Granted the biggest driver of inflation is still the Fed, but the Democratic executive and legislature are pouring fuel on the fire at precisely the wrong time.

Yet now Democratic politicians have started resorting to the timeless inflation scapegoating done by bureaucrats for centuries. Biden’s Agriculture Secretary has blamed “price gouging” for inflation instead of its true causes: more money, more government spending which means more velocity, and paying people to produce less.

In conclusion, inflationary pressures are no surprise given rising monetary velocity in an economic recovery. And the two institutions that are most contributing to rising prices, the Federal Reserve first and foremost and then the federal government, have the power to restrain inflation.

However so far neither has shown a willingness to act. The Fed continues to engage in large-scale asset purchases, continues to inflate a housing bubble by buying mortgage securities, and continues to encourage bank lending of new reserves into the real economy via zero reserve ratios and a near zero IOER policy rate. The most it’s done to restrain inflation is speculate that it might “taper” later in the year or slow, but not stop, its asset purchases.

Congress and the Biden White House, at a time when the federal government needs to restrain its spending like no time since the late 1970’s, is working on packages to borrow and spend unprecedented trillions more on “infrastructure” programs at precisely the worst time, and until recently was borrowing and spending more on paying people not to produce.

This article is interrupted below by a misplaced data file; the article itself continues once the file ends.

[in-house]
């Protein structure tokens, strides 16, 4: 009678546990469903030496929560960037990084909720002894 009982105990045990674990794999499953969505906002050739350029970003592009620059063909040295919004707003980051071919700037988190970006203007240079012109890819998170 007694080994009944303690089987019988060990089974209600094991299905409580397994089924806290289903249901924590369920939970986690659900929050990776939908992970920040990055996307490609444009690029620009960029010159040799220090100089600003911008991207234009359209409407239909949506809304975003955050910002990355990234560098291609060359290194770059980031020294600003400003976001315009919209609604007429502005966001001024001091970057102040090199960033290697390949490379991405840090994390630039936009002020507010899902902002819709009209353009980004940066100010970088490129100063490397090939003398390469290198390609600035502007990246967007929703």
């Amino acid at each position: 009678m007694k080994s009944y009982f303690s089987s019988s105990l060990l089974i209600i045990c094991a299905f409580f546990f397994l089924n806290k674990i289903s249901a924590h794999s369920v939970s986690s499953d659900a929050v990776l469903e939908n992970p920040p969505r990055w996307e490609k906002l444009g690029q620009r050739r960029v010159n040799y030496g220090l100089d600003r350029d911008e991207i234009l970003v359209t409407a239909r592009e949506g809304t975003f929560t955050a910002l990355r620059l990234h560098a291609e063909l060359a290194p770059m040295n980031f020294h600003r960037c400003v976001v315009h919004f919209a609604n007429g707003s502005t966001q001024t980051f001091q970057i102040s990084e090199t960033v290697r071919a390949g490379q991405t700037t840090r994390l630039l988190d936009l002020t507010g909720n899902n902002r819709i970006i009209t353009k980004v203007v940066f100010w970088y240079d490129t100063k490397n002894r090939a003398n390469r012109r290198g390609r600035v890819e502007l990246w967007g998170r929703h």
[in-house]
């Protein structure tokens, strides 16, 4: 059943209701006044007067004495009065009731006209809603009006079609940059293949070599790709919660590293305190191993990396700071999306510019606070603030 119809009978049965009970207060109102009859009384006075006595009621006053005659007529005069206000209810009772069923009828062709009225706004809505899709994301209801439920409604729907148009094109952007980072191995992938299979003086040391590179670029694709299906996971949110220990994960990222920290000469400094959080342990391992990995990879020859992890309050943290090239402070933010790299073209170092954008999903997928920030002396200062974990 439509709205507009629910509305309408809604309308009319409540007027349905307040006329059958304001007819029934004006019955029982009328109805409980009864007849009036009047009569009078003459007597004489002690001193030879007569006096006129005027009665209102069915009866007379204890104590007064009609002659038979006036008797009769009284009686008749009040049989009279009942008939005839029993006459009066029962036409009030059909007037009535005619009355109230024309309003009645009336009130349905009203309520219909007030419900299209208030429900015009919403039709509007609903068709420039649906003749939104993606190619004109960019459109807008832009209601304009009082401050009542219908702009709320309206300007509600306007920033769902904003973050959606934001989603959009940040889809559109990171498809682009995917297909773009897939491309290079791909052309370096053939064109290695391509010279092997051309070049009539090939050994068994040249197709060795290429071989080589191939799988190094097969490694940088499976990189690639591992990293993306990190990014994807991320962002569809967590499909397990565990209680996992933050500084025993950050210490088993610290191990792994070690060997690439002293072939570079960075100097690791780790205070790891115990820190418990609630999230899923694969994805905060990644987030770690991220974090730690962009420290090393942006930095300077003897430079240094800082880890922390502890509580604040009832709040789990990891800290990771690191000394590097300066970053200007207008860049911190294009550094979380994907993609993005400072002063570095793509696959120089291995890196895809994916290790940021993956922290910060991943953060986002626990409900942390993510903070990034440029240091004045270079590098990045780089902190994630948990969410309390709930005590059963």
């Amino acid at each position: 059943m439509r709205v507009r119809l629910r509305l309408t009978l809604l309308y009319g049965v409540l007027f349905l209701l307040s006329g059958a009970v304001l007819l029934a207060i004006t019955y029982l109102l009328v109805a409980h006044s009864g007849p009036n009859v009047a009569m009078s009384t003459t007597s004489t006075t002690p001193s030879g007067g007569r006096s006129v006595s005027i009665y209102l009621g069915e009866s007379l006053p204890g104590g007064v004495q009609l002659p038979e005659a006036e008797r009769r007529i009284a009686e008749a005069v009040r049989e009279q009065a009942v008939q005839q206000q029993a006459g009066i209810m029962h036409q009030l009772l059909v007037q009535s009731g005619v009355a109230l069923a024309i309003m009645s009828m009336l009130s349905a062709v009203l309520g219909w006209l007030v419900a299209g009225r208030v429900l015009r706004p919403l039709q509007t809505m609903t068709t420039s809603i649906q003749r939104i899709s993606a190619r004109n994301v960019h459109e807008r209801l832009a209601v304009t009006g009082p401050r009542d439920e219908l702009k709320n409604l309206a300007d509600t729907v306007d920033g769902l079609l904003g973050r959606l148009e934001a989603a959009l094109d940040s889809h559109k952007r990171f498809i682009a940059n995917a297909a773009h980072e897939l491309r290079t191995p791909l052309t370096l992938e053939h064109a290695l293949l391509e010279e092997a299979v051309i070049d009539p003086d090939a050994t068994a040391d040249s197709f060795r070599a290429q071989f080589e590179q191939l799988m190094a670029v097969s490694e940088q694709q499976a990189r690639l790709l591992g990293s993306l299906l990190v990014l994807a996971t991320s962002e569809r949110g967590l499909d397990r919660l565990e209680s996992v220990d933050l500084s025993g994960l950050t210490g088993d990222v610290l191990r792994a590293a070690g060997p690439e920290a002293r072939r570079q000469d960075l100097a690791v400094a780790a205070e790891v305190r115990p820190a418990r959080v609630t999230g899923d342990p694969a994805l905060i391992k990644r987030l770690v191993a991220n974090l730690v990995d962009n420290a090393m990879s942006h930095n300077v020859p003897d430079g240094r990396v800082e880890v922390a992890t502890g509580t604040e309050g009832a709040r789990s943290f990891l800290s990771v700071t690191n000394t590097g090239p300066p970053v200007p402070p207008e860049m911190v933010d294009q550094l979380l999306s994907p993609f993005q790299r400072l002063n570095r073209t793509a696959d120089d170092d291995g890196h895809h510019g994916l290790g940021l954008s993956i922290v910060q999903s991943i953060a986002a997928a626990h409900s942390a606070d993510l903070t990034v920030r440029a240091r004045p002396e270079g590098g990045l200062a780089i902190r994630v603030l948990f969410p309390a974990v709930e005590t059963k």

Monday, September 13, 2021

Paul Krugman Lauds California's "Progressive Success Story"

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“California is in many ways… …a progressive success story.”

-Paul Krugman

7 MIN READ - The Cautious Optimism Correspondent for Economic Affairs and Other Egghead Stuff devotes seven minutes to the decline of California and New York Times columnist Paul Krugman’s cognitive faculties.

Yes, you heard that right. Joe Biden isn’t the only one losing it. Paul Krugman has joined him, writing his recent column hailing California as “a progressive success story” that conservatives threaten to tear down if talk show host Larry Elder is elected in the upcoming governor’s recall election.